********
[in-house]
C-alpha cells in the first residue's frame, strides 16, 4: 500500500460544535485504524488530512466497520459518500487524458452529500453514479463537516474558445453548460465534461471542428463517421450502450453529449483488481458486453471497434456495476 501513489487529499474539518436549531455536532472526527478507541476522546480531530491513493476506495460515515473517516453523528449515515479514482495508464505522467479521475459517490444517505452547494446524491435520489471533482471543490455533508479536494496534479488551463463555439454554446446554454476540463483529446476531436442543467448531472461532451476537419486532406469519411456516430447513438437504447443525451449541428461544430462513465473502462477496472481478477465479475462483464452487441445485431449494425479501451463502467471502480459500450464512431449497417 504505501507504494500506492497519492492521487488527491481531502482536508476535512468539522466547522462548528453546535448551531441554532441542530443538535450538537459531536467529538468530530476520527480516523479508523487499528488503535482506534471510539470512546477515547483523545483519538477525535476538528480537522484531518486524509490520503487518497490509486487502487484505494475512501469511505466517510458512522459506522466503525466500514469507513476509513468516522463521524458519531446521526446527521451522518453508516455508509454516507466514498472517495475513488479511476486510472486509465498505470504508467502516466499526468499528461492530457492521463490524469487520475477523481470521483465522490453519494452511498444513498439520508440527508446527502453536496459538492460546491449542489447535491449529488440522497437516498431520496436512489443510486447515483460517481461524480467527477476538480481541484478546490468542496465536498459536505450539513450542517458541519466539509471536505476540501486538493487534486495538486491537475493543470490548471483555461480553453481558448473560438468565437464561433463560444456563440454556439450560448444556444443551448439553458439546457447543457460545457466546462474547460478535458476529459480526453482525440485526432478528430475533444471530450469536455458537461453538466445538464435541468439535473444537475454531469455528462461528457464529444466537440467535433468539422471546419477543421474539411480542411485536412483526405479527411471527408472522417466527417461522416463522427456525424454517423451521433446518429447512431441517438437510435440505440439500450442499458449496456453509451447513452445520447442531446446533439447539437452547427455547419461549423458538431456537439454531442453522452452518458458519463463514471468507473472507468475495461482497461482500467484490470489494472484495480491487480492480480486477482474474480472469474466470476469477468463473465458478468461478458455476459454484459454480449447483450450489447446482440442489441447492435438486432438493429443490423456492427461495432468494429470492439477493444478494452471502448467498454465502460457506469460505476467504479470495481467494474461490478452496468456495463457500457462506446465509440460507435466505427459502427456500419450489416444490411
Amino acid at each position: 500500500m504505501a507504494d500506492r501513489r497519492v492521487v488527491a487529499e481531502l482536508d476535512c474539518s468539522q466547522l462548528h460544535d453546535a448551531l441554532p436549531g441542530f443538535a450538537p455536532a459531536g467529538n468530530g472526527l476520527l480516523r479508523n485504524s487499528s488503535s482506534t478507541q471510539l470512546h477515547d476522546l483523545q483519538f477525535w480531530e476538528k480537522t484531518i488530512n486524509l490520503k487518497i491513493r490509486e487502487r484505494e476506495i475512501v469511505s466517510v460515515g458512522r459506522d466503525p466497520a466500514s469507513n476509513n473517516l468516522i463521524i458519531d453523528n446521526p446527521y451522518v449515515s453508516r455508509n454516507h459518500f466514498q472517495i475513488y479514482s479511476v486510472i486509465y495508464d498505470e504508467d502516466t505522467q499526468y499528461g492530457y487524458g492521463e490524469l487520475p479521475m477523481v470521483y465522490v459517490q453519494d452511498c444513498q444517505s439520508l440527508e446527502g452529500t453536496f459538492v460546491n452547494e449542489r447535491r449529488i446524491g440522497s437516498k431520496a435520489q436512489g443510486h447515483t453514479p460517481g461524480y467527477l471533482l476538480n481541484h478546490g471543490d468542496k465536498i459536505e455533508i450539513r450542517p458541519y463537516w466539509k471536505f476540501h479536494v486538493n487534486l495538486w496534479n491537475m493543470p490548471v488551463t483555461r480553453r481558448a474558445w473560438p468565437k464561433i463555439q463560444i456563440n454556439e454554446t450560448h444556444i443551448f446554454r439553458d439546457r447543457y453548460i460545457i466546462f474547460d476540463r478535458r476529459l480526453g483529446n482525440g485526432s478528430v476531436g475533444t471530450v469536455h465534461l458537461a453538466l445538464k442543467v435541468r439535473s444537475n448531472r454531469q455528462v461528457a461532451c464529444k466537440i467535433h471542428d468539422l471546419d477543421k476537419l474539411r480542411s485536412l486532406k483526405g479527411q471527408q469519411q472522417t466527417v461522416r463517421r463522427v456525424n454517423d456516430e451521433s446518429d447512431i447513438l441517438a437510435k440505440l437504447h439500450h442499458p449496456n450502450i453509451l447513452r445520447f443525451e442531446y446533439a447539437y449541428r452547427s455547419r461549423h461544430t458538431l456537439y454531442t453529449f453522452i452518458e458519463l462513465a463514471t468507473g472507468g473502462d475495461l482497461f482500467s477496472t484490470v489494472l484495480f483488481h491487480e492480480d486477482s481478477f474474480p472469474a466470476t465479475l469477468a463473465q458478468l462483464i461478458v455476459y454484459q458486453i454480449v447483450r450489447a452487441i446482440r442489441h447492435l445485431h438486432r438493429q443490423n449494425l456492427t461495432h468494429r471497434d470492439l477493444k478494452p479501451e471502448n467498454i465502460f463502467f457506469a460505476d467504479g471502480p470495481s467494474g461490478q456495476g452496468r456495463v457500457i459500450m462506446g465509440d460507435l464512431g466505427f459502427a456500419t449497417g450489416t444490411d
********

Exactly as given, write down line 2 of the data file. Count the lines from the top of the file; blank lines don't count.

C-alpha cells in the first residue's frame, strides 16, 4: 500500500460544535485504524488530512466497520459518500487524458452529500453514479463537516474558445453548460465534461471542428463517421450502450453529449483488481458486453471497434456495476 501513489487529499474539518436549531455536532472526527478507541476522546480531530491513493476506495460515515473517516453523528449515515479514482495508464505522467479521475459517490444517505452547494446524491435520489471533482471543490455533508479536494496534479488551463463555439454554446446554454476540463483529446476531436442543467448531472461532451476537419486532406469519411456516430447513438437504447443525451449541428461544430462513465473502462477496472481478477465479475462483464452487441445485431449494425479501451463502467471502480459500450464512431449497417 504505501507504494500506492497519492492521487488527491481531502482536508476535512468539522466547522462548528453546535448551531441554532441542530443538535450538537459531536467529538468530530476520527480516523479508523487499528488503535482506534471510539470512546477515547483523545483519538477525535476538528480537522484531518486524509490520503487518497490509486487502487484505494475512501469511505466517510458512522459506522466503525466500514469507513476509513468516522463521524458519531446521526446527521451522518453508516455508509454516507466514498472517495475513488479511476486510472486509465498505470504508467502516466499526468499528461492530457492521463490524469487520475477523481470521483465522490453519494452511498444513498439520508440527508446527502453536496459538492460546491449542489447535491449529488440522497437516498431520496436512489443510486447515483460517481461524480467527477476538480481541484478546490468542496465536498459536505450539513450542517458541519466539509471536505476540501486538493487534486495538486491537475493543470490548471483555461480553453481558448473560438468565437464561433463560444456563440454556439450560448444556444443551448439553458439546457447543457460545457466546462474547460478535458476529459480526453482525440485526432478528430475533444471530450469536455458537461453538466445538464435541468439535473444537475454531469455528462461528457464529444466537440467535433468539422471546419477543421474539411480542411485536412483526405479527411471527408472522417466527417461522416463522427456525424454517423451521433446518429447512431441517438437510435440505440439500450442499458449496456453509451447513452445520447442531446446533439447539437452547427455547419461549423458538431456537439454531442453522452452518458458519463463514471468507473472507468475495461482497461482500467484490470489494472484495480491487480492480480486477482474474480472469474466470476469477468463473465458478468461478458455476459454484459454480449447483450450489447446482440442489441447492435438486432438493429443490423456492427461495432468494429470492439477493444478494452471502448467498454465502460457506469460505476467504479470495481467494474461490478452496468456495463457500457462506446465509440460507435466505427459502427456500419450489416444490411